Celebrating 150 Years of Chemistry's Periodic Table
February 17, 2019
Russian chemist Dmitri Mendeleev published his first draft of chemistry's Periodic Table of Elements in 1869. It had only 63 elements on it. As of 2019, the Periodic Table has 118 elements on it. The United Nations has declared 2019 the International Year of the Periodic Table of Chemical Elements, to commemorate the 150th anniversary of Mendeleev's publication. Activities all around the world are part of this commemoration.

Deal Reached to End Denver Teachers Strike
February 16, 2019
Denver teachers have gone back to work, after an agreement between their union and the Denver Public School District ended a walkout after four days. More than half of the district's 4,725 teachers went on strike. Early child care centers were closed, but other school remained open. Some students joined their teachers in the picket line; others went to school as normal. The teachers union, the Denver Classroom Teachers Association, said that the deal included a base pay increase of from 7 to 11 to percent for the next school year–courtesy of a 20-step pay increase schedule–and, on top of that, a cost-of-living increase this year and the next. Teachers also got another of the things they wanted: a pay scaled based on experience and education, with professional development courses being considered, not just degrees. Teachers agreed to keep the incentive pay scheme that the district wanted, one that prioritizes high-poverty schools, roles at which are traditionally harder to fill.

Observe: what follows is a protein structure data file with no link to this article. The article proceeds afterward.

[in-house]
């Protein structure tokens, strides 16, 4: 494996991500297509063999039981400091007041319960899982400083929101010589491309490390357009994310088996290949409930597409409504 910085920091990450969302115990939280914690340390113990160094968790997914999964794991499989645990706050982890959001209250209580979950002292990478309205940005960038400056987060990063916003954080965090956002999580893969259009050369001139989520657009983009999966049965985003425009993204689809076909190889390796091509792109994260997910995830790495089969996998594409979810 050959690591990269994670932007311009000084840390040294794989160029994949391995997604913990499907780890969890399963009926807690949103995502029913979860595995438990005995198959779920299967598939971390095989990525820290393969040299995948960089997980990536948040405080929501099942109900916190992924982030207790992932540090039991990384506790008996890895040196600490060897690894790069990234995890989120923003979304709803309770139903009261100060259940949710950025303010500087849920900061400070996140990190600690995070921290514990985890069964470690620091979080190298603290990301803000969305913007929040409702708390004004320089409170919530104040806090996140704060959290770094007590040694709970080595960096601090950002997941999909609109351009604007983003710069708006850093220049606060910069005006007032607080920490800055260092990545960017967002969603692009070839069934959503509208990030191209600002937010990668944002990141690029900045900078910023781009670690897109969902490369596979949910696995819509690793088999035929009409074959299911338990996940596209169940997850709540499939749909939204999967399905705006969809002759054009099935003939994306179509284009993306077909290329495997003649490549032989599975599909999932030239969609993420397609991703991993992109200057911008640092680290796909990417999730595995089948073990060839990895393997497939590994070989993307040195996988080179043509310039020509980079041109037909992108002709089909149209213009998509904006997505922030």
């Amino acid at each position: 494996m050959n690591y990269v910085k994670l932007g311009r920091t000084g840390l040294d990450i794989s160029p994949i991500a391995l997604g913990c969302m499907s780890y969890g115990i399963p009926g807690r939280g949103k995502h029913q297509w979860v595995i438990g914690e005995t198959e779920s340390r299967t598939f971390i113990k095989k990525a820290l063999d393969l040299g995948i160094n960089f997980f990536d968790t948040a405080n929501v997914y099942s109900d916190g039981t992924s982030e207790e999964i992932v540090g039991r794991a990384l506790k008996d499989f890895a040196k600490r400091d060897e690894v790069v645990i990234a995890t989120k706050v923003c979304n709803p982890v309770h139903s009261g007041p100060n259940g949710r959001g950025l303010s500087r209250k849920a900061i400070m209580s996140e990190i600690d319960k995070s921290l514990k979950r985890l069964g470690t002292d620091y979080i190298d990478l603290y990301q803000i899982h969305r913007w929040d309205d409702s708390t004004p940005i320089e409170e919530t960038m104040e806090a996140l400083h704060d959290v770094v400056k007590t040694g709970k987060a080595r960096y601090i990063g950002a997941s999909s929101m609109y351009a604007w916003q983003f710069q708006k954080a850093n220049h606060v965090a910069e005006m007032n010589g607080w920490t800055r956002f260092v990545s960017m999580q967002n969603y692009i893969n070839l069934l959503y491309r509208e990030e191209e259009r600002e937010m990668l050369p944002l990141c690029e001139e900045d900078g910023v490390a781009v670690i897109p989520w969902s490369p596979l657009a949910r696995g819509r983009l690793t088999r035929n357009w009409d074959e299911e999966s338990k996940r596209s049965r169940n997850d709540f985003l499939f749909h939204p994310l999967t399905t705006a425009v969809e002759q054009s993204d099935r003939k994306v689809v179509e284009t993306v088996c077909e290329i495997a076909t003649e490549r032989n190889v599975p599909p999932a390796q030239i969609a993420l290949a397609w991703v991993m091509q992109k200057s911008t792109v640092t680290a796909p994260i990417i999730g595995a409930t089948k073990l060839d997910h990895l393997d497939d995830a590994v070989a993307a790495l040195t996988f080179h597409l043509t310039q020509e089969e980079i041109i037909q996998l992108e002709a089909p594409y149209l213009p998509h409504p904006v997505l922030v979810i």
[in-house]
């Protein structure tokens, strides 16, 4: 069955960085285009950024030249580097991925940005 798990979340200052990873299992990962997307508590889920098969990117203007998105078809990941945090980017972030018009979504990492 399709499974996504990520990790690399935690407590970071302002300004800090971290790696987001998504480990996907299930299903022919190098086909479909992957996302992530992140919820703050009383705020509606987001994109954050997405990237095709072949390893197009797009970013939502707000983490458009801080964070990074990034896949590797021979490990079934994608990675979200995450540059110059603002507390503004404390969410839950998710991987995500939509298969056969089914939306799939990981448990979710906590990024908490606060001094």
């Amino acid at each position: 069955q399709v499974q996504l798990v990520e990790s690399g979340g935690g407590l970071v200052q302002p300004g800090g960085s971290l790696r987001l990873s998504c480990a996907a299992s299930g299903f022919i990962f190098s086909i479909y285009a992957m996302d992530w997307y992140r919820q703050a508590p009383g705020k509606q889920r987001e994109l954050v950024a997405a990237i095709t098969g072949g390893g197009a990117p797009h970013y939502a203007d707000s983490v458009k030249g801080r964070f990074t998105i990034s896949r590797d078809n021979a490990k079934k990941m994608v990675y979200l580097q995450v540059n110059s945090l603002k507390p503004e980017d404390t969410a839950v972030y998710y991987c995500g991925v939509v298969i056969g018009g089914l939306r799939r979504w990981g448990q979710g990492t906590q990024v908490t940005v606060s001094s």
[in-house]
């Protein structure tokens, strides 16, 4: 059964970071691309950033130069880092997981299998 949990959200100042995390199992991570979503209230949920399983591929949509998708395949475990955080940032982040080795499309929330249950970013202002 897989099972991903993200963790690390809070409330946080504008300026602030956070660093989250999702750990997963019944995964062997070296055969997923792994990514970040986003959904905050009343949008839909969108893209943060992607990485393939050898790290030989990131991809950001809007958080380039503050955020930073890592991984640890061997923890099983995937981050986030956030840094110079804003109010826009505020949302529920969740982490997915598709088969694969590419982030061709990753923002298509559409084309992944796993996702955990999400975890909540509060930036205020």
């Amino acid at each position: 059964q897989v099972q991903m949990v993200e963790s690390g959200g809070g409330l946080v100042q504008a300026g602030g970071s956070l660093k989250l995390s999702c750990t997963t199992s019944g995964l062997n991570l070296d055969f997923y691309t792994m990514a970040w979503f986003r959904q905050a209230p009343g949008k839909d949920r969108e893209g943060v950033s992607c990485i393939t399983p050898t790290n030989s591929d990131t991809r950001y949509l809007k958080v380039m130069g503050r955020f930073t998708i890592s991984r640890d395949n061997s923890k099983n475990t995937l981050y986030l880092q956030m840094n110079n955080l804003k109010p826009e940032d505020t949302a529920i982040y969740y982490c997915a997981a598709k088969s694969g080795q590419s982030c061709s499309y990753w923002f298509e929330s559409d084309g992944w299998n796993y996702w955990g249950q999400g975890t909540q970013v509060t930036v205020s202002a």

Narcissus Fresco Found in Pompeii House
February 18, 2019 Narcissus fresco in Pompeii
Archaeologists in Pompeii have found a fresco detailing the famous Greek mythological figure Narcissus, who fell in love with his own reflection. The fresco is in the same house where another fresco, depicting the myth of Leda and the Swan, was recently unearthed. Both works survived the deadly eruption of Mount Vesuvius that ravaged the town of Pompeii in 79 A.D.

En Garde, and May the Force Be with You
February 18, 2019
Lightsaber dueling is an officially recognized competitive sport in France. Participants have to provide their own force, however. The handheld swordlike weapons made famous in the Star Wars universe are the inspiration for LED-lit polycarbonate replicas that duelist can now use in competitions sanctioned by the French Fencing Federation. Federation officials said that they took the action in part to combat the sedentary lifestyle now embraced by many of today's youth (and adults).

USS Hornet Found Upright on Pacific Ocean Floor
February 11, 2019 USS Hornet found
Researchers trawling the depths of Earth's oceans looking for missing ships have found a big one: the USS Hornet. The Petrel research vessel, funded by Microsoft co-founder Paul Allen, found the wreck of the U.S. aircraft carrier 17,500 feet beneath the surface of the Pacific Ocean, in the vicinity of the Solomon Islands. Sonar images taken from overhead show the Hornet in an upright position, as it if floated that way to ocean floor. Because of the depth, the ship is largely intact, the researchers said.

Denver Teachers on Strike
February 11, 2019 Denver teachers on strike